The Financial Revolutionist is pleased to offer an unrestrained perspective on the week's most important fintech news. In our weekly briefing, you'll find a distinctive voice that seeks to strike a balance between embracing the extraordinary financial innovations taking place and calling out hyperbole when merited.
Recent opinion pieces
Recent sparks for life
Warren Buffett is not the only octogenarian who has shown that it’s never too late to teach the youngins a thing or two. Our latest evidence is Masako Wakamiya, a long-time banking professional who, after retiring at age 60, learned how to code.
Although you can never be fully protected against hacking (see our previous segment on Frank Abagnale), it doesn’t mean you shouldn’t try to mitigate your professional and personal vulnerability to a data breach.
A few years ago, meditation went upscale. And by upscale, we mean really high-end. Fund managers, tech entrepreneurs, moguls and those who could afford multiple Juicero machines all seemingly took up meditation with the same enthusiasm they brought to their day jobs. That newfound buzz around the ancient practice turned off some to the ancient practice — unfairly.
We’ve never dug cats. However, as we learned from the attached article, these furry creatures live in the present, know how to find contentment within themselves and generally avoid the emotional entanglements with people that plague their cross-town rivals, dogs. Do we think that you should act like a cat in the workplace?
In a poll taken at our Brooklyn-based WeWork, 40% of those surveyed had never heard the rationale of why 1980s supergroup Van Halen stipulated that there could be no brown M&Ms in the M&M bowl required backstage. We want to reduce that percentage because there was a method to Van Halen’s madness ...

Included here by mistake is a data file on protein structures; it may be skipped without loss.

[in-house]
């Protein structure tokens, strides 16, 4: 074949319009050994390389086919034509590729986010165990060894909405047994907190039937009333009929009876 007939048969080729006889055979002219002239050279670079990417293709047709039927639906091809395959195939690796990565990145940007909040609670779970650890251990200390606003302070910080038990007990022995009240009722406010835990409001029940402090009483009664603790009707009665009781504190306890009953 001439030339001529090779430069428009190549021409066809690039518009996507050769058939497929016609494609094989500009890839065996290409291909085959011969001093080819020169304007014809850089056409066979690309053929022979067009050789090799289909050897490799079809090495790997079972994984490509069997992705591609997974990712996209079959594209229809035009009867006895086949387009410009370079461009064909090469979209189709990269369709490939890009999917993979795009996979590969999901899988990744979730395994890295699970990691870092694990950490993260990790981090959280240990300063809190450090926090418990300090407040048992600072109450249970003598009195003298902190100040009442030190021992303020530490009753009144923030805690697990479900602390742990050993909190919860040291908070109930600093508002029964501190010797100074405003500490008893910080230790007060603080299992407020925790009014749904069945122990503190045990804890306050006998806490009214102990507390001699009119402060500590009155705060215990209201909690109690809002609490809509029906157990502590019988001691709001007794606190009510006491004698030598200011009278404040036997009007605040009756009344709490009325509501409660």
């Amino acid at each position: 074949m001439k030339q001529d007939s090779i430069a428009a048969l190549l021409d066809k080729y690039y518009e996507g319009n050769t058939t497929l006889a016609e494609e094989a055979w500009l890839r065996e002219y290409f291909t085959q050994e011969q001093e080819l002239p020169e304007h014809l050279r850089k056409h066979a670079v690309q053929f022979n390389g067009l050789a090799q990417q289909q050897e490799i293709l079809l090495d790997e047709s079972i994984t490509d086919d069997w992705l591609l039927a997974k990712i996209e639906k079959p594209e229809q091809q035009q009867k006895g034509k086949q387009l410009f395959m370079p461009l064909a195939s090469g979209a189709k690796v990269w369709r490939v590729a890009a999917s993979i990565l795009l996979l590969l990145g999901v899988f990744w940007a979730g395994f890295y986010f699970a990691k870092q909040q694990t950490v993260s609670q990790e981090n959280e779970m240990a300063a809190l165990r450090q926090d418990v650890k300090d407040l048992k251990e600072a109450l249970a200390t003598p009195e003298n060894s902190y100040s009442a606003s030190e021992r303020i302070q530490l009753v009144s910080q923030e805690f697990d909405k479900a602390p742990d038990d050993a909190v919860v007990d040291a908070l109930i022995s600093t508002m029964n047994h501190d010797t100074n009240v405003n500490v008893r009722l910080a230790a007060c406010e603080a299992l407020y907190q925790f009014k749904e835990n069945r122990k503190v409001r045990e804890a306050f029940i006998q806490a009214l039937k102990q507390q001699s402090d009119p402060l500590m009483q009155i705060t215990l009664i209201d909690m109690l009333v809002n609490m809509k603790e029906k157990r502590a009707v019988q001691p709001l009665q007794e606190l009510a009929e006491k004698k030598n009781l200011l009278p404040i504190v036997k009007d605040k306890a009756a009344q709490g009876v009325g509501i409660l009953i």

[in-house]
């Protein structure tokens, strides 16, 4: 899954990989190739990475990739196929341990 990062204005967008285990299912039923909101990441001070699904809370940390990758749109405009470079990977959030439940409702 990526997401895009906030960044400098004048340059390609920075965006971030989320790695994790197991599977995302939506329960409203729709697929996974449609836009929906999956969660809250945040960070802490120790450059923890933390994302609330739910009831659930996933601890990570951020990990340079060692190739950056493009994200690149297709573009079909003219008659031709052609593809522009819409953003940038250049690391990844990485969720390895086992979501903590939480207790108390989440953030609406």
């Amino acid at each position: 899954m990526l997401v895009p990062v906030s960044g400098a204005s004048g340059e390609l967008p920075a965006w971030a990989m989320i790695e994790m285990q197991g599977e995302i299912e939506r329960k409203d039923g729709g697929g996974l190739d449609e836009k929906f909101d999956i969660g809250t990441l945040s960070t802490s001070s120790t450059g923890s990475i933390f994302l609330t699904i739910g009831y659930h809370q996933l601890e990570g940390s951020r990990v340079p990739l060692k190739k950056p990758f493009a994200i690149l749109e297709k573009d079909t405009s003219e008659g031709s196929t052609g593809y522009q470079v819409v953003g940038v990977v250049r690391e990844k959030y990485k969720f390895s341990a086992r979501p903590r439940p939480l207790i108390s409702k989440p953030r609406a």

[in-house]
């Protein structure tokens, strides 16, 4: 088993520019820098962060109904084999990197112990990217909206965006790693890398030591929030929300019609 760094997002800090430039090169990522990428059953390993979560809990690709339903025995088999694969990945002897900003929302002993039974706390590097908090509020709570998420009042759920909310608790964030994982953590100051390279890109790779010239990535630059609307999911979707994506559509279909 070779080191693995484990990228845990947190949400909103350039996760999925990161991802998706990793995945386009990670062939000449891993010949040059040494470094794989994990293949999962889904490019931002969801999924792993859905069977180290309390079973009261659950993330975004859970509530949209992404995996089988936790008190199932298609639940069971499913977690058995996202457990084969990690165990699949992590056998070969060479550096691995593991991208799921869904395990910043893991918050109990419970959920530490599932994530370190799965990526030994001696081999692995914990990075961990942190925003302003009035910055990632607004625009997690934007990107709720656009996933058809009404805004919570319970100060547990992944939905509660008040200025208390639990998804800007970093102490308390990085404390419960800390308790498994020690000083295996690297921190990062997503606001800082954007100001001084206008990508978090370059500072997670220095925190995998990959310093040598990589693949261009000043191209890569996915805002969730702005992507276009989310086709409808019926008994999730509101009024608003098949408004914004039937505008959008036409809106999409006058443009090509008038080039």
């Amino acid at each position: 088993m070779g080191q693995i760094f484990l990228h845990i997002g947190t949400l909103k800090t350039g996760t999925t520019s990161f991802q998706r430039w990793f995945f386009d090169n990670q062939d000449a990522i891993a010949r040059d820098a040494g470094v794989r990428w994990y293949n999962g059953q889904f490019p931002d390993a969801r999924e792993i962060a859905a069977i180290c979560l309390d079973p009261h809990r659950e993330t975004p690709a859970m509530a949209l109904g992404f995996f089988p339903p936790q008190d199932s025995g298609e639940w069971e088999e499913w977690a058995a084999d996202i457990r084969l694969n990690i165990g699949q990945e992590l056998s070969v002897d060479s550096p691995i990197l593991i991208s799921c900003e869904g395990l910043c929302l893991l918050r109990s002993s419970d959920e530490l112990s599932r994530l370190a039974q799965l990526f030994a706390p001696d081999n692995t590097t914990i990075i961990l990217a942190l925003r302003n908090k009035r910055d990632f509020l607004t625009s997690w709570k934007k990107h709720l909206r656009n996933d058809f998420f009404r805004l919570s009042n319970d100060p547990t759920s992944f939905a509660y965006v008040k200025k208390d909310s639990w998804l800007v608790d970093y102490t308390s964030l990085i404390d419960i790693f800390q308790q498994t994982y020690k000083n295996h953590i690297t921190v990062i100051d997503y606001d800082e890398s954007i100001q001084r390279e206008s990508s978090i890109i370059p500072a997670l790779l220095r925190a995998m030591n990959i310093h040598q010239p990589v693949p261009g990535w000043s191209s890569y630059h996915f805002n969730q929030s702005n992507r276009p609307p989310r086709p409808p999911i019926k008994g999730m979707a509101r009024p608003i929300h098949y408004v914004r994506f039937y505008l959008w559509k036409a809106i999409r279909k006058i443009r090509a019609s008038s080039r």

If you are in the early stages of your career, have programming aptitude and only time to learn one computer language, which should it be? According to IBM’s Jean-Francois Puget, the answer insofar as data science and machine learning is concerned is clear: Python.
If you ever find yourself having dinner with a bunch of hardcore hedge fund quants, and you want to have a little fun, tell the most successful of the bunch that you heard that he or she is rumored to be a rampant “overfitter.” But suggesting, even in jest, that a hedge fund pro is a heavy overfitter is a good way to disqualify yourself from a Hamptons invitation. That’s because overfitting touches a central nerve within quantitative finance: it’s tough to avoid, even by the most sophisticated of hedge funds.
There are certain places that you shouldn't go to on the web. An example: At the end of an interesting article, your eyes gaze southward to a catchy headline such as, "You won't believe what this former childhood star of The Sopranos looks like today!!!” The link takes you to the equivalent of Times Square on the web, festooned with glaring banner ads and a flashing red arrow. Yikes.